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Kasekende attempts to save Bagyenda’s neck in Crane Bank Saga, Writes to AG to block BoU Audit

Deputy Governor Bank of Uganda Dr Louis Kasekende has come under fire from members of parliament over his attempts to block a forensic audit by the Auditor General into the operations of the Central Bank and its role in the closure of four commercial banks.

Mr Kasekende wrote to the Attorney General on April 19, 2018, protesting an investigative audit by the Auditor General on the resolution process of Crane Bank Ltd (in receivership) on grounds that such an inquiry offends the subjudice rule.

The Solicitor General, Mr Francis Atoke, wrote back to the BoU Governor on May 2 ordering the bank not to cooperate with either the Auditor General or Parliament regarding an investigation into the sale of Crane Bank on grounds that any such inquiry would offend the subjudice rule.

But Budadiri West MP Nandala Mafabi, the lead petitioner for an audit into BoU, yesterday said Mr Kasekende was attempting to shield a “mafia” at the Central Bank and insisted the Auditor General must be given freedom to audit the bank.

“Those are the mafias hiding what they have been stealing. In Tanzania, Bank of Tanzania was audited by the Auditor General and grand theft was discovered. I am certain that there is more plunder at BoU. It should account for all the closed banks,” Mr Mafabi said.

He said the forensic audit should focus on the conduct of Ms Justine Bagyenda, the former director of commercial banks supervision at the bank and other officials who were charged with the responsibility of carrying out routine supervision of Crane Bank.
The Shadow Attorney General, Mr Wilfred Niwagaba [Ndorwa East], said the Rules of Procedure give the discretion of interpreting whether an inquiry amounts to subjudice only to the Speaker and not a potential witness before a parliamentary inquiry.

Mr Niwagaba said BoU cannot stop such an inquiry if the Speaker rules that it does not offend the law on subjudice.
“It is the Speaker to decide that this matter is subjudice or not. The essence of the subjudice rule is not to prejudice a matter that is pending in court. Parliament is talking about an investigation to do with a forensic audit. How does a forensic audit affect the current proceedings between BoU and Crane Bank?” Mr Niwagaba asked.

Mr Abdu Katuntu, the chairperson of the committee on Commissions, Statutory Authorities and State Enterprises (Cosase), has already protested to the Auditor General and BoU, insisting that the latter must provide documentation relating to the closure of Crane Bank.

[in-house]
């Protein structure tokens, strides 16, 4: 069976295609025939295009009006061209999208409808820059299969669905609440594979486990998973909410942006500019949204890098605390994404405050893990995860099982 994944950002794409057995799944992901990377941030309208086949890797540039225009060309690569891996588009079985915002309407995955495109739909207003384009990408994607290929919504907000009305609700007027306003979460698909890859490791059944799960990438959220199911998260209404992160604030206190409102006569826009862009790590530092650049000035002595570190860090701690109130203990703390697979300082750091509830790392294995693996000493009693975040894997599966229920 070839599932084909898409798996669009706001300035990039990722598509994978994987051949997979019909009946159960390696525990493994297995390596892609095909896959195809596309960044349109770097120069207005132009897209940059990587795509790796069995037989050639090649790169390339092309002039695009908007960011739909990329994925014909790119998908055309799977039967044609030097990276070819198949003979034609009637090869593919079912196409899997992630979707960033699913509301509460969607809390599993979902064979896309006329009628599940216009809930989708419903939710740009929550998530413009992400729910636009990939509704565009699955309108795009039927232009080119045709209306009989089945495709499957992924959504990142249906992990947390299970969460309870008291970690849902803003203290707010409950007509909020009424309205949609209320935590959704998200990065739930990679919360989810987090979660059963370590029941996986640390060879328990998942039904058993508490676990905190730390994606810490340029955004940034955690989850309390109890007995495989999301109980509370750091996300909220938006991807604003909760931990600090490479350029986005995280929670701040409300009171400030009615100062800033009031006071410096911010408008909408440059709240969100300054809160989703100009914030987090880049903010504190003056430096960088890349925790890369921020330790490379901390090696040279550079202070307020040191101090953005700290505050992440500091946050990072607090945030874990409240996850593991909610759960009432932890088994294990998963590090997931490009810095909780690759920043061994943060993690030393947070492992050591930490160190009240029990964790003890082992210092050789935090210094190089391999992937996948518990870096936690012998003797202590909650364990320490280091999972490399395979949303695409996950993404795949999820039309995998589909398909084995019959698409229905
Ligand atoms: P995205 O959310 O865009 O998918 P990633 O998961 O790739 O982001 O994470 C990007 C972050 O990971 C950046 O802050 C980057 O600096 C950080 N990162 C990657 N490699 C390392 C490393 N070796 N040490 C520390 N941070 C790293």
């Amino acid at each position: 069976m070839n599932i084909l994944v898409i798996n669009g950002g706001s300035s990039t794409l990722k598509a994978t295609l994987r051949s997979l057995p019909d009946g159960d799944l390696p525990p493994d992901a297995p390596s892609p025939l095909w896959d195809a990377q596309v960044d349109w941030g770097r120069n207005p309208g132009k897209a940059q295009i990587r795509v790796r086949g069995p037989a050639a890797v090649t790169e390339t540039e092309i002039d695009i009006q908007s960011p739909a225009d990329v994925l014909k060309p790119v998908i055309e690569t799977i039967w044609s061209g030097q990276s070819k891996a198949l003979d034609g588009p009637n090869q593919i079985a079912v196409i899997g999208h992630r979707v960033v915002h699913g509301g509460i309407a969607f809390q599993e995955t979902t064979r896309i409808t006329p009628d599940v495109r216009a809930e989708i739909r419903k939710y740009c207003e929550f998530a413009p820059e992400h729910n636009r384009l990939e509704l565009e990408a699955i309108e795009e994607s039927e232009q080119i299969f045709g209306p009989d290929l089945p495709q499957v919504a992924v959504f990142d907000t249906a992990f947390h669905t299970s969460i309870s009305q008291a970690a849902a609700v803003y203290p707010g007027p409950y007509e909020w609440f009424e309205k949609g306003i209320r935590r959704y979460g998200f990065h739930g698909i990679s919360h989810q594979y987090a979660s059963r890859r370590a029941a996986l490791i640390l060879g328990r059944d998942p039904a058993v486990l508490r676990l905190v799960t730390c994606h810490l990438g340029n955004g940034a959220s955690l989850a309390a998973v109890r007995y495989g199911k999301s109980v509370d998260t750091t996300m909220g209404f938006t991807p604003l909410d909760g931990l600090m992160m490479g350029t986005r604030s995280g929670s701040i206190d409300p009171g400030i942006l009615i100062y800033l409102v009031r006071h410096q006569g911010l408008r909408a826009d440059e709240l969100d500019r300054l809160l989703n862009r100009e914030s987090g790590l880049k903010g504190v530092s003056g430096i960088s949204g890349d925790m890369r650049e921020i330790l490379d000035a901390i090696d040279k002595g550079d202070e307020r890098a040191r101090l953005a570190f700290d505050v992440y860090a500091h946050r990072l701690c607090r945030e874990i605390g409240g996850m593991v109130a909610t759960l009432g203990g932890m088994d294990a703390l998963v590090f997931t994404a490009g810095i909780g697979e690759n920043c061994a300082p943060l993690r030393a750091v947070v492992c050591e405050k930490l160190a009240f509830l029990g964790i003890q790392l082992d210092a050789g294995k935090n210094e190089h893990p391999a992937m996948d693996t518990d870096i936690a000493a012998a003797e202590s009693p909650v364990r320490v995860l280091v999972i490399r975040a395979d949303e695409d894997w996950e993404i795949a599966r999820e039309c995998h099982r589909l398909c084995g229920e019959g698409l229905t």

“Entities being audited do not have the liberty to choose what should be audited. The arguments being raised by the bank of subjudice do not apply to auditing. Your report may not be discussed in Parliament if in the opinion of the Speaker, it is subjudice,” Mr Katuntu wrote to the Auditor General and BoU.

A motion to kick-start the setting up of a select committee to investigate the operations of the Central Bank remains on the Order Paper listed as business to follow after the Deputy Speaker Jacob Oulanyah ruled last year that Cosase and courts are handling similar matters.

Mr Mafabi said Mr Oulanyah “needs to get to his senses “and also accused Mr Katuntu and vice-chairperson Anita Among of conducting parliamentary business using “underworld” methods.

Clash with Deputy Speaker
The dispute between Mr Mafabi and the Cosase leadership is over a letter Ms Among wrote to Mr Oulanyah insisting the committee was auditing the operations of Bank of Uganda, even before such an inquiry had commenced.

Mr Oulanyah was not available for comment as he currently away in Israel on a working trip with the Parliamentary Commission.
A draft forensic audit report conducted by the Auditor General that is supposed to guide the Parliamentary inquiry was deemed inadequate as it does not include the plight of Crane Bank and National Bank of Commerce.

 

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